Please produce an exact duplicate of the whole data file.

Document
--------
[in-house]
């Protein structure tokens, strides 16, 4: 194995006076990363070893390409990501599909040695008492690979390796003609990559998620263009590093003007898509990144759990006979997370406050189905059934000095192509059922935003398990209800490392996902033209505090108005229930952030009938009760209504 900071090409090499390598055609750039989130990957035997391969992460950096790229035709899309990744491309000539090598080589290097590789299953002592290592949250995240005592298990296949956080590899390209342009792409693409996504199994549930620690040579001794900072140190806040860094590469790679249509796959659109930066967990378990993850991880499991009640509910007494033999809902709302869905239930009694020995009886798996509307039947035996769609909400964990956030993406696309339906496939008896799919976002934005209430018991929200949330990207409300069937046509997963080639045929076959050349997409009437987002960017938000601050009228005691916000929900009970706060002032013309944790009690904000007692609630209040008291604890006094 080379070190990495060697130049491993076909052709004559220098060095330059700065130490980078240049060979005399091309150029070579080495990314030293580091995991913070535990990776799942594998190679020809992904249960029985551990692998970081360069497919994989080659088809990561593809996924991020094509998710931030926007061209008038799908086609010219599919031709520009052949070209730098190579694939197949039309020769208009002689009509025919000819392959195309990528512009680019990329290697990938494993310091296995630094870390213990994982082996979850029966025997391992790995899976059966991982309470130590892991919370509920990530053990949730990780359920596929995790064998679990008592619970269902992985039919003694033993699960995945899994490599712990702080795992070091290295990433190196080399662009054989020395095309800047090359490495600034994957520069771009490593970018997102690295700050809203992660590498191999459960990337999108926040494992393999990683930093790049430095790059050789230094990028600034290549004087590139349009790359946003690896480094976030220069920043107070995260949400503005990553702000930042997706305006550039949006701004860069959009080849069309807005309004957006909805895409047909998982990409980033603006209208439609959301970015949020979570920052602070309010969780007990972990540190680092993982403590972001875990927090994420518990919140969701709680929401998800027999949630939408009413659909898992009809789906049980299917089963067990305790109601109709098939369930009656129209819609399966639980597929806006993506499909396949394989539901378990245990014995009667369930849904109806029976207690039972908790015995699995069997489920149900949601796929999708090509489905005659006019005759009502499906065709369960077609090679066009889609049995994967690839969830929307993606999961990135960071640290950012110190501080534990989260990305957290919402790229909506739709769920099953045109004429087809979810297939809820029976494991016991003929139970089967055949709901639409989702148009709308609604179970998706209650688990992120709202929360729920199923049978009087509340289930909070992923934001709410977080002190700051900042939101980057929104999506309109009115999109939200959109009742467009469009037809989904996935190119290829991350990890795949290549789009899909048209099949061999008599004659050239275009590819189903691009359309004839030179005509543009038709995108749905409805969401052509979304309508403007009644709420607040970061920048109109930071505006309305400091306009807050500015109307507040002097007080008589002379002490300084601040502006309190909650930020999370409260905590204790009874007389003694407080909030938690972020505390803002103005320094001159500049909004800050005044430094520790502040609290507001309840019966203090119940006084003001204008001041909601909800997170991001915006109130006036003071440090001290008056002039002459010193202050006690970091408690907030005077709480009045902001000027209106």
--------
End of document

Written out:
[in-house]
């Protein structure tokens, strides 16, 4: 194995006076990363070893390409990501599909040695008492690979390796003609990559998620263009590093003007898509990144759990006979997370406050189905059934000095192509059922935003398990209800490392996902033209505090108005229930952030009938009760209504 900071090409090499390598055609750039989130990957035997391969992460950096790229035709899309990744491309000539090598080589290097590789299953002592290592949250995240005592298990296949956080590899390209342009792409693409996504199994549930620690040579001794900072140190806040860094590469790679249509796959659109930066967990378990993850991880499991009640509910007494033999809902709302869905239930009694020995009886798996509307039947035996769609909400964990956030993406696309339906496939008896799919976002934005209430018991929200949330990207409300069937046509997963080639045929076959050349997409009437987002960017938000601050009228005691916000929900009970706060002032013309944790009690904000007692609630209040008291604890006094 080379070190990495060697130049491993076909052709004559220098060095330059700065130490980078240049060979005399091309150029070579080495990314030293580091995991913070535990990776799942594998190679020809992904249960029985551990692998970081360069497919994989080659088809990561593809996924991020094509998710931030926007061209008038799908086609010219599919031709520009052949070209730098190579694939197949039309020769208009002689009509025919000819392959195309990528512009680019990329290697990938494993310091296995630094870390213990994982082996979850029966025997391992790995899976059966991982309470130590892991919370509920990530053990949730990780359920596929995790064998679990008592619970269902992985039919003694033993699960995945899994490599712990702080795992070091290295990433190196080399662009054989020395095309800047090359490495600034994957520069771009490593970018997102690295700050809203992660590498191999459960990337999108926040494992393999990683930093790049430095790059050789230094990028600034290549004087590139349009790359946003690896480094976030220069920043107070995260949400503005990553702000930042997706305006550039949006701004860069959009080849069309807005309004957006909805895409047909998982990409980033603006209208439609959301970015949020979570920052602070309010969780007990972990540190680092993982403590972001875990927090994420518990919140969701709680929401998800027999949630939408009413659909898992009809789906049980299917089963067990305790109601109709098939369930009656129209819609399966639980597929806006993506499909396949394989539901378990245990014995009667369930849904109806029976207690039972908790015995699995069997489920149900949601796929999708090509489905005659006019005759009502499906065709369960077609090679066009889609049995994967690839969830929307993606999961990135960071640290950012110190501080534990989260990305957290919402790229909506739709769920099953045109004429087809979810297939809820029976494991016991003929139970089967055949709901639409989702148009709308609604179970998706209650688990992120709202929360729920199923049978009087509340289930909070992923934001709410977080002190700051900042939101980057929104999506309109009115999109939200959109009742467009469009037809989904996935190119290829991350990890795949290549789009899909048209099949061999008599004659050239275009590819189903691009359309004839030179005509543009038709995108749905409805969401052509979304309508403007009644709420607040970061920048109109930071505006309305400091306009807050500015109307507040002097007080008589002379002490300084601040502006309190909650930020999370409260905590204790009874007389003694407080909030938690972020505390803002103005320094001159500049909004800050005044430094520790502040609290507001309840019966203090119940006084003001204008001041909601909800997170991001915006109130006036003071440090001290008056002039002459010193202050006690970091408690907030005077709480009045902001000027209106």